|Lieutenant Governor of Indiana|
|Term length||4 years|
(term limited to serving no more than eight years in any twelve-year period)
|Inaugural holder||Christopher Harrison|
November 7, 1816
|Formation||Constitution of Indiana|
The Lieutenant Governor of Indiana is a constitutional office in the US State of Indiana. Republican Suzanne Crouch, who assumed office 9 January 2017, is the incumbent. The office holder's constitutional roles are to serve as President of the Indiana Senate, become acting governor during the incapacity of the governor, and become governor should the incumbent governor resign, die in office, or be impeached and removed from office. Lieutenant governors have succeeded ten governors following their deaths or resignations. The lieutenant governor holds statutory positions, serving as the head of the state agricultural and rural affairs bureaus, and as the chairman of several state committees. The annual salary of the lieutenant governor is $88,000.
The lieutenant governor is elected on the same election ticket as the Governor in a statewide election held every four years, concurrent with United States presidential elections. Should a lieutenant governor die while in office, resign, or succeed to the governorship, the constitution specifies no mechanism by which to fill vacancies in the lieutenant governor's office. Historically, the position has generally remained vacant during such events. The last attempt to fill such a vacancy in 1887 led to the outbreak of violence in the state legislature known as the Black Day of the General Assembly. However, in recent years the Governor has appointed a Lieutenant Governor if a vacancy arises.
The position of lieutenant governor was created with the adoption of the first Constitution of Indiana in August 1816. The position was filled by an October election. The position was retained and the current requirements established in the state's second and current constitution adopted in 1851.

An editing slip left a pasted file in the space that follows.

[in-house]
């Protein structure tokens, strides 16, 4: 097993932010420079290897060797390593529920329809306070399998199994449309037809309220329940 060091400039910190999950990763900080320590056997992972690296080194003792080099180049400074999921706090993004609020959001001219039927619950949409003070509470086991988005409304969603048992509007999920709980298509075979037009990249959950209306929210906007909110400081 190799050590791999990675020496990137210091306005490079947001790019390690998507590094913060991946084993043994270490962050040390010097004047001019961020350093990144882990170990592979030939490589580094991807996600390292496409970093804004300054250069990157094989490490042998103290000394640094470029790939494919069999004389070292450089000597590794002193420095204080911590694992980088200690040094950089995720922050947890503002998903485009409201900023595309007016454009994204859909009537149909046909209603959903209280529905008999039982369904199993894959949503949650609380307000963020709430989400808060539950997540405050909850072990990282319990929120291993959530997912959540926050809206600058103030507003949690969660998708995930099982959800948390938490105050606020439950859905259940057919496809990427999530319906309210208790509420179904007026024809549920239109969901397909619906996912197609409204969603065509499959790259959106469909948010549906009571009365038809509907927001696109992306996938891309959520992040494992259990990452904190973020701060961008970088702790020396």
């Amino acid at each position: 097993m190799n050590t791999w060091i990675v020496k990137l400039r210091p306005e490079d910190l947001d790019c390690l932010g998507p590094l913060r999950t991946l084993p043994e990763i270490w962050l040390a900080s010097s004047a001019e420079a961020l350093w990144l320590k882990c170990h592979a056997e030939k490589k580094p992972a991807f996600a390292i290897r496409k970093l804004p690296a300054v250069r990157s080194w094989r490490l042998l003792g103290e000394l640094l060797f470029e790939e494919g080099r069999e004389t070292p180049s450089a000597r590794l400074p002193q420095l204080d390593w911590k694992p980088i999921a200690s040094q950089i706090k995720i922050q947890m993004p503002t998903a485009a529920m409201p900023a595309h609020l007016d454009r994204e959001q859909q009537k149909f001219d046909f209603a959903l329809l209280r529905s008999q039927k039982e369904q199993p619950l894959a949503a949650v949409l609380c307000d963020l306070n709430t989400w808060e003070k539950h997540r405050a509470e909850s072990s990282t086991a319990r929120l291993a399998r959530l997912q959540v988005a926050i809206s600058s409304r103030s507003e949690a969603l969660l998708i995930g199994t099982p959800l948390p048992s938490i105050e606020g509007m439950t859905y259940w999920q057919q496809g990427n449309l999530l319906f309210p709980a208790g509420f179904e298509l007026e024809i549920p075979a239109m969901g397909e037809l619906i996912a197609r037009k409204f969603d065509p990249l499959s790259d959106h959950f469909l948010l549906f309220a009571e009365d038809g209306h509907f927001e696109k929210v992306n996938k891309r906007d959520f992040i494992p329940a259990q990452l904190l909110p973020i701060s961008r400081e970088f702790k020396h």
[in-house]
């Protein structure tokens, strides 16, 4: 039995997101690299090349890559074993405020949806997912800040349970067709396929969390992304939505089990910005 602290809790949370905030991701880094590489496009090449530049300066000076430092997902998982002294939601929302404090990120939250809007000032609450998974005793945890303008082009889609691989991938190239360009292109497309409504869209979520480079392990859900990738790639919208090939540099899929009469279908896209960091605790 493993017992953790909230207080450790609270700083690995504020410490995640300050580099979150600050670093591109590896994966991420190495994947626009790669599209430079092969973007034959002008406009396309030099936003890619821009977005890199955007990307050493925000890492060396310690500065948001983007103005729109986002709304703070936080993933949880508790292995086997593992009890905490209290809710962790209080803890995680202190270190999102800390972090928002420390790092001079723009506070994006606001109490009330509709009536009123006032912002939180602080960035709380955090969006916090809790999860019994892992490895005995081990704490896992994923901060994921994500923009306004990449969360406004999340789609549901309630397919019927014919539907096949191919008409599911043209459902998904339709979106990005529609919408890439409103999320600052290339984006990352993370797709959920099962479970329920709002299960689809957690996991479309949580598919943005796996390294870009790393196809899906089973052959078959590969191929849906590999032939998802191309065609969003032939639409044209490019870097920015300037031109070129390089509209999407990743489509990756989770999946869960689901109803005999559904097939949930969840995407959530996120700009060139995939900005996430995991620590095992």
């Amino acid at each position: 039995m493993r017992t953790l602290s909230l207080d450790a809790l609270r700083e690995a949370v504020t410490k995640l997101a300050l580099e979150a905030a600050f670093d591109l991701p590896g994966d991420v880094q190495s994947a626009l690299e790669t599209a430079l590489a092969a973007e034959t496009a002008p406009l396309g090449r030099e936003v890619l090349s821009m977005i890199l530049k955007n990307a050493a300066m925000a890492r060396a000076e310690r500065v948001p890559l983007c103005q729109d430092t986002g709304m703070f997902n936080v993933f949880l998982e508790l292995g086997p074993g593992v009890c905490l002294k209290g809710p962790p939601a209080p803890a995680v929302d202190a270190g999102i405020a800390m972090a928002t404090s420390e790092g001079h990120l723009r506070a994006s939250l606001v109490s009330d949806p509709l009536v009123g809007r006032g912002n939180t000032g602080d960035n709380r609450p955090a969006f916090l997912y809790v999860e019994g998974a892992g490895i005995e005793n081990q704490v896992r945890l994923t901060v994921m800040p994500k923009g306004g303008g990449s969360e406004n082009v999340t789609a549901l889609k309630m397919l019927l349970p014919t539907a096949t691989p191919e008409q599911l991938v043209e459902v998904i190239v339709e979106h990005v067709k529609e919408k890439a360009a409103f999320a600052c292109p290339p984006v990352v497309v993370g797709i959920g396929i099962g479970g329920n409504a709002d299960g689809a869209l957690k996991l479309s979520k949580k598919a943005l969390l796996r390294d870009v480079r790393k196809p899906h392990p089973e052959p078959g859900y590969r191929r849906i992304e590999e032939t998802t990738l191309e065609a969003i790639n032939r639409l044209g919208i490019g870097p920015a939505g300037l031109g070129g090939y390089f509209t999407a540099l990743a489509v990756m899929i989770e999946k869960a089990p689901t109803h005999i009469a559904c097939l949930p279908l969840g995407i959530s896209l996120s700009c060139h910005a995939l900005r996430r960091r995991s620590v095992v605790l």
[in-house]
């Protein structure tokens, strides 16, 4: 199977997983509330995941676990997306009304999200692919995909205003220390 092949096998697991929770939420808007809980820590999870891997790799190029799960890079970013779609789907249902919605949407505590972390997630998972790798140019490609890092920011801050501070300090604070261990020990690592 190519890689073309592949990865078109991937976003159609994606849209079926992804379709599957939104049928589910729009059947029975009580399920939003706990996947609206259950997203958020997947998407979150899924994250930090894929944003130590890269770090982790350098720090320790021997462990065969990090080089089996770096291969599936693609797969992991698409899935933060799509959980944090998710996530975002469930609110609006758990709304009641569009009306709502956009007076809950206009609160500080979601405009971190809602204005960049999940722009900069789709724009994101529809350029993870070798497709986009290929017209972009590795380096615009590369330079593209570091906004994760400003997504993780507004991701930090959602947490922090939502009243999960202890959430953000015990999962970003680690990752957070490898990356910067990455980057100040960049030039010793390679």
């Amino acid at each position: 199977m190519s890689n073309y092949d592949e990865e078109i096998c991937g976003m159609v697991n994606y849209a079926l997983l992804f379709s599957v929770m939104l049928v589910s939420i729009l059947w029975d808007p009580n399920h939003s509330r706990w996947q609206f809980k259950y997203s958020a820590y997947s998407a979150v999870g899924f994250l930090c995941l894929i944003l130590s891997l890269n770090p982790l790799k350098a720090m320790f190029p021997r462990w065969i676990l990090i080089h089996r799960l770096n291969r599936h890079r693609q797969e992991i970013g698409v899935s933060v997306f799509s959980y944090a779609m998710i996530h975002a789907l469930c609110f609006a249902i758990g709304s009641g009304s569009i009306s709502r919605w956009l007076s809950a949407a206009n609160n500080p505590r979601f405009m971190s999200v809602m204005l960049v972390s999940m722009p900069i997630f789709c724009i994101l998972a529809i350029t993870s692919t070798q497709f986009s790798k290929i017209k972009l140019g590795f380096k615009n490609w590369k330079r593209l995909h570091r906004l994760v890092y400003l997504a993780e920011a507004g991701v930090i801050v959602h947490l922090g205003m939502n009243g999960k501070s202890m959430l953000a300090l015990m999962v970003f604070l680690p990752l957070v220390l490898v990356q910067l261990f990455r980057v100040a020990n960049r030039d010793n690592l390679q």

To become lieutenant governor, a candidate must have been a United States citizen and lived within Indiana for the period of five consecutive years before the election. The candidate must also be at least thirty years old when sworn into office. The lieutenant governor may not hold any federal office during his term, and must resign from any such position before being eligible to be sworn in as lieutenant governor. Before taking the office, the candidate must swear an oath of office administered by the Chief Justice of the Indiana Supreme Court, promising to uphold the constitution and laws of Indiana.
The lieutenant governor serves as acting governor when the governor becomes incapacitated. In the state's early history, lieutenant governors would serve as acting governor while the governor was away from the capital. Christopher Harrison was the first lieutenant governor to serve as acting governor while Jonathan Jennings negotiated treaties far from the capital.
If the governor dies in office, becomes permanently incapacitated, resigns, or is impeached, the lieutenant governor becomes governor. In total, ten lieutenant governors become governor by succession. The first occurrence was when Jonathan Jennings resigned to become a congressman and was succeeded by Ratliff Boon.
In the event that both the governorship and lieutenant-governorship are vacant, the constitution stipulates that the Senate President pro tempore becomes governor. Historically, governors appointed the pro tempore to serve as acting lieutenant governor as a formality. This practice ended in the early twentieth century. Although the constitution did not specify a method to fill a vacancy in the lieutenant governorship, an attempt to fill a vacancy occurred in 1887. When the winner of the election attempted to be seated, the Senate erupted into violence known as the Black Day of the General Assembly; the lieutenant governor-elect was sworn in but never seated.
Should the lieutenant governorship become vacant for any reason, including death, resignation, or succession, the governor may nominate a replacement who must be approved by both houses of the General Assembly.